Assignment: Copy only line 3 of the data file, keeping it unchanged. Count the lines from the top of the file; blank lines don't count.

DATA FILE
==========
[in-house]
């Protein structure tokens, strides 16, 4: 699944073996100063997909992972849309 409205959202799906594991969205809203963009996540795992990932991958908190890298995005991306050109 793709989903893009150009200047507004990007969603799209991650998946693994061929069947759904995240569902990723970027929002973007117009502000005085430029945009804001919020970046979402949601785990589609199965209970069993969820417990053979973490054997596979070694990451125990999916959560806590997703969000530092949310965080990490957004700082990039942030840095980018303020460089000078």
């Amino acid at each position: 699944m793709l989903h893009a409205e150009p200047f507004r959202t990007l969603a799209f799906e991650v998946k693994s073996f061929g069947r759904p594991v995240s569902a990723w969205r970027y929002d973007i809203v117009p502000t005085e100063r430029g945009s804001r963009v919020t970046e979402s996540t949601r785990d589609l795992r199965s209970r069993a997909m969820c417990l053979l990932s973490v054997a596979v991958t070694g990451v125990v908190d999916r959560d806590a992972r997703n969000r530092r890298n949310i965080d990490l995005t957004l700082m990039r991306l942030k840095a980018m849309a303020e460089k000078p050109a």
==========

């Amino acid at each position: 699944m793709l989903h893009a409205e150009p200047f507004r959202t990007l969603a799209f799906e991650v998946k693994s073996f061929g069947r759904p594991v995240s569902a990723w969205r970027y929002d973007i809203v117009p502000t005085e100063r430029g945009s804001r963009v919020t970046e979402s996540t949601r785990d589609l795992r199965s209970r069993a997909m969820c417990l053979l990932s973490v054997a596979v991958t070694g990451v125990v908190d999916r959560d806590a992972r997703n969000r530092r890298n949310i965080d990490l995005t957004l700082m990039r991306l942030k840095a980018m849309a303020e460089k000078p050109a």